11. Is the company part of your community?
A company that’s involved in your community has a greater stake in their local reputation than one not involved. Problems will arise from time to time and companies with a stake in the community tend to put forth an extra effort to resolve problems.
12. Is the company part of a professional community?
Companies that belong to a trade association or business alliance are companies committed to their craft. They care more. Quality is better. The level of professionalism is higher.
© 2006 Service Roundtable
Saturday, March 6, 2010
Clear Your Home of Asthma Triggers
Your children will breathe easier
Act now against
asthma at home.
Asthma is a serious lung disease.
- During an asthma attack, the airways get narrow, making it difficult to breathe.
- Symptoms of asthma include wheezing, shortness of breath, and coughing.
- Asthma can even cause death.
If you have asthma or a child with asthma, you are not alone.
- About 17 million Americans have asthma.
- Asthma is the leading cause of long-term illness in children.
The air that children breathe can make a difference.
- Asthma may be triggered by allergens and irritants that are common in homes.
- Help your child breathe easier: consult a doctor and reduce asthma triggers in your home.
Clear Your Home of Asthma Triggers
Below are five common asthma triggers found in homes and what you can do to reduce you and your child's exposure to them. Not all of the asthma triggers listed here affect every person with asthma. Not all asthma triggers are listed here. See your doctor or health care provider for more information.
Asthma can be triggered by the smoke from the burning end of a cigarette, pipe, or cigar and the smoke breathed out by a smoker.
- Choose not to smoke in your home or car and do not allow others to do so either.
Dust mites are too small to be seen but are found in every home.
Dust mites live in mattresses, pillows, carpets, fabric-covered furniture, bedcovers, clothes, and stuffed toys.
- Wash sheets and blankets once a week in hot water.
- Choose washable stuffed toys, wash them often in hot water, and dry thoroughly. Keep stuffed toys off beds.
- Cover mattresses and pillows in dust-proof (allergen-impermeable) zippered covers.
Your pet’s skin flakes, urine, and saliva can be asthma triggers.
- Consider keeping pets outdoors or even finding a new home for your pets, if necessary.
- Keep pets out of the bedroom and other sleeping areas at all times, and keep the door closed.
- Keep pets away from fabric-covered furniture, carpets, and stuffed toys.
Molds grow on damp materials. The key to mold control is moisture control.
If mold is a problem in your home, clean up the mold and get rid of excess water or moisture.
Lowering the moisture also helps reduce other triggers, such as dust mites and cockroaches.
- Wash mold off hard surfaces and dry completely. Absorbent materials, such as ceiling tiles and carpet, with mold may need to be replaced.
- Fix leaky plumbing or other sources of water.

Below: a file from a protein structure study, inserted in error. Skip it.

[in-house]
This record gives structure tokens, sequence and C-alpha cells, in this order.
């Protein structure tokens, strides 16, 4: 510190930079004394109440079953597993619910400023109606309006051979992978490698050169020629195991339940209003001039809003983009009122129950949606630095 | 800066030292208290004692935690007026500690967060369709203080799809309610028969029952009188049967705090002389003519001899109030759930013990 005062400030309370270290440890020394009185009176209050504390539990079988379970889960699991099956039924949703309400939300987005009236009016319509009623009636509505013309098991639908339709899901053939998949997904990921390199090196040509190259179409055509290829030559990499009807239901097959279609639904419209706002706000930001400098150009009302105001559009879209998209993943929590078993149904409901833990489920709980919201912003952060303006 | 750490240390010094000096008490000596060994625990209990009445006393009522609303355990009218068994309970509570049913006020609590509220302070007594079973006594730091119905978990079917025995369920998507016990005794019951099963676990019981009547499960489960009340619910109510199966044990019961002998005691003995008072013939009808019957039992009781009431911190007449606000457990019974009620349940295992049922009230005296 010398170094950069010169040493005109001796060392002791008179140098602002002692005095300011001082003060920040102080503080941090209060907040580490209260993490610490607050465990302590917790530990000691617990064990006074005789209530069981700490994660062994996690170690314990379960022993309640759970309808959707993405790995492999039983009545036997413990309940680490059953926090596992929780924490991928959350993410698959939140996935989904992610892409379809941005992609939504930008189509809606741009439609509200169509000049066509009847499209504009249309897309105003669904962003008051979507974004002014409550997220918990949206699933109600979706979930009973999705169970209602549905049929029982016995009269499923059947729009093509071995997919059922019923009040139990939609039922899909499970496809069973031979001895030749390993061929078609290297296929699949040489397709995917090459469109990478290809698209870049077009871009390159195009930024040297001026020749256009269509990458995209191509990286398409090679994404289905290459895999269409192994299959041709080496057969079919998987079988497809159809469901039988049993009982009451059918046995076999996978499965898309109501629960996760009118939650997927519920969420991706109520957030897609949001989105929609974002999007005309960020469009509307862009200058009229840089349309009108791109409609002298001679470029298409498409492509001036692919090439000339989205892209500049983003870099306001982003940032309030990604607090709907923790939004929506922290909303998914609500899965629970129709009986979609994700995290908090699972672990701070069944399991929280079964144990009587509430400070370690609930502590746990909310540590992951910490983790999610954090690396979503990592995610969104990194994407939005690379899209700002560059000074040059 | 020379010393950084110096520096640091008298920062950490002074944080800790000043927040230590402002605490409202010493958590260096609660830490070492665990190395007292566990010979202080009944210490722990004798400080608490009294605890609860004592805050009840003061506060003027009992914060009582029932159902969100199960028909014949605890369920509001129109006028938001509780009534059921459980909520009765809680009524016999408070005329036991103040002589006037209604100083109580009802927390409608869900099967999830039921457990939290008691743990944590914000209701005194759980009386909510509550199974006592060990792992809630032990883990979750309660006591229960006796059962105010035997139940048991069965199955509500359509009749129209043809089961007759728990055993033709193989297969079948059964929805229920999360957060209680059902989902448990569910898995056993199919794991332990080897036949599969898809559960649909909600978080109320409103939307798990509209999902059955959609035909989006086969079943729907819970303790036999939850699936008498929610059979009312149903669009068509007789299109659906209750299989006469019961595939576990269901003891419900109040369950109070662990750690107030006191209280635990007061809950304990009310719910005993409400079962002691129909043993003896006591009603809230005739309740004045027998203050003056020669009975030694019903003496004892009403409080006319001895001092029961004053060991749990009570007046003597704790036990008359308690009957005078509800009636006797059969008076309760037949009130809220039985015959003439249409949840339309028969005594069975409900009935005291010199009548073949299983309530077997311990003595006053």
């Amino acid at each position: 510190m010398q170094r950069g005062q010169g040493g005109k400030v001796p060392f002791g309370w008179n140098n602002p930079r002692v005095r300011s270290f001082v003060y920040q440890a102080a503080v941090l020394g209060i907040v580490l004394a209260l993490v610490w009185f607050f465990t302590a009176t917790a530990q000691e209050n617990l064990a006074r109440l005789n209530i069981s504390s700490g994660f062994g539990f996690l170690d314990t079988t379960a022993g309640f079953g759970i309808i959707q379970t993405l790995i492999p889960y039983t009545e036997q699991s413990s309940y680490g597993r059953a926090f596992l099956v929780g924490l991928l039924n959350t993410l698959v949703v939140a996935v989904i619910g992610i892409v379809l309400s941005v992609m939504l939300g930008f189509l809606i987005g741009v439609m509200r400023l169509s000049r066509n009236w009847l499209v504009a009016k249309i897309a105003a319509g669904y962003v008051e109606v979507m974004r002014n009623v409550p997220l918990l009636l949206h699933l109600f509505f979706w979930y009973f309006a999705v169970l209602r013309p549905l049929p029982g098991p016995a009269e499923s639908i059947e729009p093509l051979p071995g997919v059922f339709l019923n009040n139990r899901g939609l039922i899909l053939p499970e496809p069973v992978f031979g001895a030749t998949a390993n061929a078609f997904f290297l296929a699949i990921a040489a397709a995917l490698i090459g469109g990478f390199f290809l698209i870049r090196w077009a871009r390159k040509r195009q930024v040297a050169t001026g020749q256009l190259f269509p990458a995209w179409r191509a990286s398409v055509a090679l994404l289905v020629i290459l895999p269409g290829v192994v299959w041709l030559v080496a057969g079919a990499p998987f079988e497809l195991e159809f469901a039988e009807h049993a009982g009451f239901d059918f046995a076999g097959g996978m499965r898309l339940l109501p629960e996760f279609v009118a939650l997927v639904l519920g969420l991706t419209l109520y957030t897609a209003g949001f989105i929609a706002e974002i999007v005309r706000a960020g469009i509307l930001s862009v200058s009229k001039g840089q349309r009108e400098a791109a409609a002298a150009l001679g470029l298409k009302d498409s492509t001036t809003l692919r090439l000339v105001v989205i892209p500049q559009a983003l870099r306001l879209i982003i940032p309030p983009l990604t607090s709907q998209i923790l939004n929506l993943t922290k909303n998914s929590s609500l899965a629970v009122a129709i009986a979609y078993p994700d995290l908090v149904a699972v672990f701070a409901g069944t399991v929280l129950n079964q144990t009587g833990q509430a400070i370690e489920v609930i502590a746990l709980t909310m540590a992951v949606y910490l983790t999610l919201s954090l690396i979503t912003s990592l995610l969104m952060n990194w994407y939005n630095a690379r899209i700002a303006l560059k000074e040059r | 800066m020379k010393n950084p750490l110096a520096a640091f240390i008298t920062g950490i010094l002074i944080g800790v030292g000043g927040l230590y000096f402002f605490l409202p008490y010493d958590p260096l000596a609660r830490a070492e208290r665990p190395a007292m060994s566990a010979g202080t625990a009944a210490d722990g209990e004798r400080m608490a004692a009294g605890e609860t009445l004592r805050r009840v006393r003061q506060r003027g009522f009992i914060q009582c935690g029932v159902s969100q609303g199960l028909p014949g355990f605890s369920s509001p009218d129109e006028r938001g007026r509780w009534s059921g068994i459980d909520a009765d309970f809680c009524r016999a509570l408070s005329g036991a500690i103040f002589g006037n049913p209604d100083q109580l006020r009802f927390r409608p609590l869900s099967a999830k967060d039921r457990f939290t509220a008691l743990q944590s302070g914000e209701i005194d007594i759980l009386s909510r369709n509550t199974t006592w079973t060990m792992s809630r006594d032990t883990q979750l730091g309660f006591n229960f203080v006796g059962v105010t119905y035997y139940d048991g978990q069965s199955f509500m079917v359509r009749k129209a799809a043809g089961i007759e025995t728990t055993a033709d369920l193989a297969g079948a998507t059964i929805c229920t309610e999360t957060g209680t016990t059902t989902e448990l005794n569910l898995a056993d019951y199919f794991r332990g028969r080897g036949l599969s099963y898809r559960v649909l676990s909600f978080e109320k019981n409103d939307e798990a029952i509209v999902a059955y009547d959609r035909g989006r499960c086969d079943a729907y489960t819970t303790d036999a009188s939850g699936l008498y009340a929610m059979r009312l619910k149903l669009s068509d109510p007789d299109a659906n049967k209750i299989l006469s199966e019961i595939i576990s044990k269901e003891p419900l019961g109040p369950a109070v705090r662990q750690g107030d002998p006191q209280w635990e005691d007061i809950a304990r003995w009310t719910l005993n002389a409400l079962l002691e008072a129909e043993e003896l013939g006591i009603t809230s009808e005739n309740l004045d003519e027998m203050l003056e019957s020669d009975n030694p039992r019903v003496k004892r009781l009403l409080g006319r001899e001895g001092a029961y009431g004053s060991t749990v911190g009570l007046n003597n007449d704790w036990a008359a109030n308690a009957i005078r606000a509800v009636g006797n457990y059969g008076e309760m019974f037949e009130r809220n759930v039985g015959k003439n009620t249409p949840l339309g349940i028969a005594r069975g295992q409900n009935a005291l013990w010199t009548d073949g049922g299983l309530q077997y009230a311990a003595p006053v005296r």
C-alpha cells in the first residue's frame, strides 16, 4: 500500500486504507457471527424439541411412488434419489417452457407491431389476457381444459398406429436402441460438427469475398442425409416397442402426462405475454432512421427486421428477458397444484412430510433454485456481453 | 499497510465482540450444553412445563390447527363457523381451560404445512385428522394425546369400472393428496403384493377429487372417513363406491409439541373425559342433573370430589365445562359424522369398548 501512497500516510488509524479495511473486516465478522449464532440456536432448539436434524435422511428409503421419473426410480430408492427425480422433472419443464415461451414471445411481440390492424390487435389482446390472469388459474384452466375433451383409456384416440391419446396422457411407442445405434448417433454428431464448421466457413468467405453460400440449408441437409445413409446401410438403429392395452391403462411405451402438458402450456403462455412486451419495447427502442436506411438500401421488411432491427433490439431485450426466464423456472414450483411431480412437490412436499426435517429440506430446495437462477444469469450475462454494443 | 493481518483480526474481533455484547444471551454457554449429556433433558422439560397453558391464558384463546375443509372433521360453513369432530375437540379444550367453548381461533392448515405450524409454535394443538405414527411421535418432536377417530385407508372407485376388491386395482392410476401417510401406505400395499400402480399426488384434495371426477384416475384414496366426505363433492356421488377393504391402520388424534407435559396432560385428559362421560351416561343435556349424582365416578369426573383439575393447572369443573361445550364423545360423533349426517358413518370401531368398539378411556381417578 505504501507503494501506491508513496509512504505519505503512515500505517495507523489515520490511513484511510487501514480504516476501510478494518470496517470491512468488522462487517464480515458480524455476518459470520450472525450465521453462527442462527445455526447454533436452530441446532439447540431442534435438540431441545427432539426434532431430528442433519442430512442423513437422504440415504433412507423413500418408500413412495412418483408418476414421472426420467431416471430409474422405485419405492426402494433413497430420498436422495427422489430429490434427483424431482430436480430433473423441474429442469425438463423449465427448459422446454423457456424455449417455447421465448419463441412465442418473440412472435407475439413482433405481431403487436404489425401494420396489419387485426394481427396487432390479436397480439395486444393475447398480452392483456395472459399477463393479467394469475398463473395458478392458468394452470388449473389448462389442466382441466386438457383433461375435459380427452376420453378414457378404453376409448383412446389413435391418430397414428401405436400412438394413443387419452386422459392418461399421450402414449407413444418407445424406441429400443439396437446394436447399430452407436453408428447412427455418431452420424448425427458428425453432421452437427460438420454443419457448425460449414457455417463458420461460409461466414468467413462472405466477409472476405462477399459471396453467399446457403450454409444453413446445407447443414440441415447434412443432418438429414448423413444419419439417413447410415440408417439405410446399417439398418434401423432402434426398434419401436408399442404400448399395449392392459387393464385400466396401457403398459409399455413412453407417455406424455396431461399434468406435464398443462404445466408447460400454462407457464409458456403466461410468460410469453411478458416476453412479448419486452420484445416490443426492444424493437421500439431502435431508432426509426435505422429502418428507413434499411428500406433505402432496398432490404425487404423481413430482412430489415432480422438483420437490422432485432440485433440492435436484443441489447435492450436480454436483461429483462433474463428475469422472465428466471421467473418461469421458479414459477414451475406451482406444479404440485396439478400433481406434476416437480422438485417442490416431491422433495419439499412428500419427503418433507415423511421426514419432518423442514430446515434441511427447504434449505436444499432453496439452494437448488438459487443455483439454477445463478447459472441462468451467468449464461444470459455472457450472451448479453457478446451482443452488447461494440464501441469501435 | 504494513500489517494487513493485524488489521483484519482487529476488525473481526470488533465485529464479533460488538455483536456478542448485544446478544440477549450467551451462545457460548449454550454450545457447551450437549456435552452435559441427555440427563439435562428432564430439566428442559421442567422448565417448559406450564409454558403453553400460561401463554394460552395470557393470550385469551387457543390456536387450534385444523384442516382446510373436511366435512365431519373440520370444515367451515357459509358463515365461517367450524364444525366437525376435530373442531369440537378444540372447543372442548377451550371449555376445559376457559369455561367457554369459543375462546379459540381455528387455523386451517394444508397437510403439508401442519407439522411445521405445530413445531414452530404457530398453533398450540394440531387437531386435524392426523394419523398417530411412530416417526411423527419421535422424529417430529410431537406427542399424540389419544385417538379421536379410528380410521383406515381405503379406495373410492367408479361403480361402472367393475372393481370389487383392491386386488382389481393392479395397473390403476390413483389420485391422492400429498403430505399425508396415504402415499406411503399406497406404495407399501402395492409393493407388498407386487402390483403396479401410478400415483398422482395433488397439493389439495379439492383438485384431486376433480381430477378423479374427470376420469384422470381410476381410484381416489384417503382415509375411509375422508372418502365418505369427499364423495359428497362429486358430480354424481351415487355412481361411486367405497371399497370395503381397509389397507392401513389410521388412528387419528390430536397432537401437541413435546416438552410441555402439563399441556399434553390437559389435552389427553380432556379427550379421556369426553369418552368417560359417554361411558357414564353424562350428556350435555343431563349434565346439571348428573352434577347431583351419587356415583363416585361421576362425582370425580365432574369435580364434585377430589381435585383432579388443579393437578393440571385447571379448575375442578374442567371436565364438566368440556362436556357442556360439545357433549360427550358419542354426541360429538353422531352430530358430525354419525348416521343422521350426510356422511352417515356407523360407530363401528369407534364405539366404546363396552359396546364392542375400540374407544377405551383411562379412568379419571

- Keep drip pans in your air conditioner, refrigerator, and dehumidifier clean and dry.
- Use exhaust fans or open windows in kitchens and bathrooms when showering, cooking, or using the dishwasher.
- Vent clothes dryers to the outside.
- Maintain low indoor humidity, ideally between 30-50% relative humidity. Humidity levels can be measured by hygrometers which are available at local hardware stores.
Droppings or body parts of pests such as cockroaches or rodents can be asthma triggers.
- Do not leave food or garbage out.
- Store food in airtight containers.
- Clean all food crumbs or spilled liquids right away.
- Try using poison baits, boric acid (for cockroaches), or traps first before using pesticidal sprays.
If sprays are used:
- Limit the spray to infested area.
- Carefully follow instructions on the label.
- Make sure there is plenty of fresh air when you spray, and keep the person with asthma out of the room.
House dust may contain asthma triggers. Remove dust often with a damp cloth, and vacuum carpet and fabric-covered furniture to reduce dust build-up. Allergic people should leave the area being vacuumed. Using vacuums with high efficiency filters or central vacuums may be helpful.
When your local weather forecast announces an ozone action day, stay indoors as much as possible.
For more information:
You can request information from EPA's:
Indoor Air Quality Information Clearinghouse (IAQ INFO)
P.O. Box 37133
Washington, DC 20013-7133
(800) 438-4318, or
(703) 356-4020 (local)
(703) 356-5386 (fax)
Other related sites:
National Academy of Sciences Report - "Clearing the Air: Asthma and Indoor Air Exposures"
Two years ago, the Environmental Protection Agency (EPA) asked the National Academy of Sciences (NAS) to undertake an assessment of the role of indoor air quality in the growing asthma problem. EPA asked NAS to characterize the state of the science on health impacts and prevention strategies, and to provide recommendations on needed research. In response to this request, the National Academy of Sciences Institute of Medicine has issued a report, Clearing the Air: Asthma and Indoor Air Exposures, on the role of indoor environmental pollutants in the development and exacerbation of asthma. The report affirms the Administrator's asthma initiative to educate the public about the ways they can help control asthma by managing indoor air quality. The report concludes that exposure to indoor pollutants is an important contributor to the asthma problem in this nation. Asthma sufferers should consult with their doctor about reducing their exposure to secondhand smoke, dust mites, pet dander, molds, and cockroaches. The executive summary of the NAS report is available at